Given this personal exposure to digital video, coupled with the claims from digital video security system marketing materials, many draw the conclusion that all analog videotape-based security systems are inferior to their digital counterparts. This conclusion couldn’t be farther from the truth.
Recently, a rather large luxury automotive dealership was the victim of vandalism. The perpetrators had been breaking windows and destroying the immaculate finishes of several cars on two of their lots. The lead investigator submitted analog videotapes obtained from the dealership, requesting assistance in identifying the suspects. The results of that analysis showed that the analog video documented the incidents quite well. Yet despite clarification efforts, the base image quality was too poor to clearly identify the suspects or their vehicle.
In this case, the recording device had less to do with the quality of the video evidence obtained than did the types of cameras used and their proximity to the property they were intended to protect.
Know digital optionsThe adaptability and flexibility of digital video is undoubtedly one of its greatest advantages. Ironically, this particular advantage easily can become the primary disadvantage of a digital video security system, often inadvertently.
For instance, most digital video security systems provide the capability to adjust a multitude of settings designed to manage the finite amount of hard drive space to which the digital video is recorded. While these settings may collectively sound similar to the traditional analog time-lapse recorder concept, there are significant differences – most notably, the image/video dimensions, compression technology, scheme and ratio.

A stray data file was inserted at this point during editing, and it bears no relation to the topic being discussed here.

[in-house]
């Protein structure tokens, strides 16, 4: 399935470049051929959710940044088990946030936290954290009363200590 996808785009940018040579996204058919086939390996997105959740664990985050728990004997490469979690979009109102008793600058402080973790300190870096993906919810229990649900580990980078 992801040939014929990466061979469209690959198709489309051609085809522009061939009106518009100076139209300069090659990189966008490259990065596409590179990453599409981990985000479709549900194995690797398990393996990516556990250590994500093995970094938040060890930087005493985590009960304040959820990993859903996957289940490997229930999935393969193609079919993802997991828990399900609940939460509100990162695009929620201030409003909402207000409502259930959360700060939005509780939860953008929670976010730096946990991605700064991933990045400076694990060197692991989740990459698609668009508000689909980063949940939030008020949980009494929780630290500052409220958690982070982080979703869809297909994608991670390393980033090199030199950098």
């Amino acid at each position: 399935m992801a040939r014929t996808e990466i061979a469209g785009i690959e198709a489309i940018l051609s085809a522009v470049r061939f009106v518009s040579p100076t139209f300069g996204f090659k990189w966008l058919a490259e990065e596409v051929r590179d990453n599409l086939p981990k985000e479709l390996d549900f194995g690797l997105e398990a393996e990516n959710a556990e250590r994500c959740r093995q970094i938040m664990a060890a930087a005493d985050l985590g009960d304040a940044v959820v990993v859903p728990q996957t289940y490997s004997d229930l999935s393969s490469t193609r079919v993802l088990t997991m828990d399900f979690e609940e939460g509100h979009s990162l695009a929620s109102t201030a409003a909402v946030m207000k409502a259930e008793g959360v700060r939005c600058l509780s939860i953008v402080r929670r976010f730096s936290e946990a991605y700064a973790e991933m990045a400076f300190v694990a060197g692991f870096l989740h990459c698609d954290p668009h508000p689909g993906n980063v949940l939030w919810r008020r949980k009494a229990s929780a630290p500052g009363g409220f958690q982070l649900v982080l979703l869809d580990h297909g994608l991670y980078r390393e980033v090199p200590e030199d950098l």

First, let’s consider the image/video dimensions. The NTSC standard, coupled with the ITU-R BT.601 standard (See sidebar on video standards.), effectively produces a pixel matrix of 720 x 486 for analog NTSC video converted to digital. While some digital systems can record a 720 x 480 pixel matrix at their highest quality settings, most are configured to record using much smaller dimensions, such as 640 x 480, 320 x 240, or even as small as 160 x 120 (See Figure 1.). A smaller image size requires less storage space, but also provides less image detail. Obviously, in a security system application, image detail and/or resolution are critical. In the world of digital video, so is storage space.
Data compression further reduces the necessary storage space or bandwidth required to transmit digital video. There are two fundamental types of data compression, lossless and lossy. Lossless compression algorithms utilize duplicate or repeatable patterns of binary 0s and 1s, and the resulting file is capable of being decompressed back to its perfect original state bit-for-bit.
Although this often goes unmentioned, higher compression ratios lead to a higher percentage of data loss. In the case of digital, this again equates to less image detail. It is also important to note that compression is not only used when storing the digital video files, but quite frequently is also incorporated as an option when exporting the video or images. This can result in a compressed file being further compressed.
There are certainly a number of other characteristics, as well as components, that play a role in the quality and quantity of the evidence obtained from a digital video security system. Proper system design, configuration and maintenance are imperative to the successful deployment of any video security system, especially digital. While it is clear that digital video security systems are undoubtedly the future of this multi-billion dollar industry application, those making or considering the transition should understand that in-and-of-itself, digital does not equate to better quality.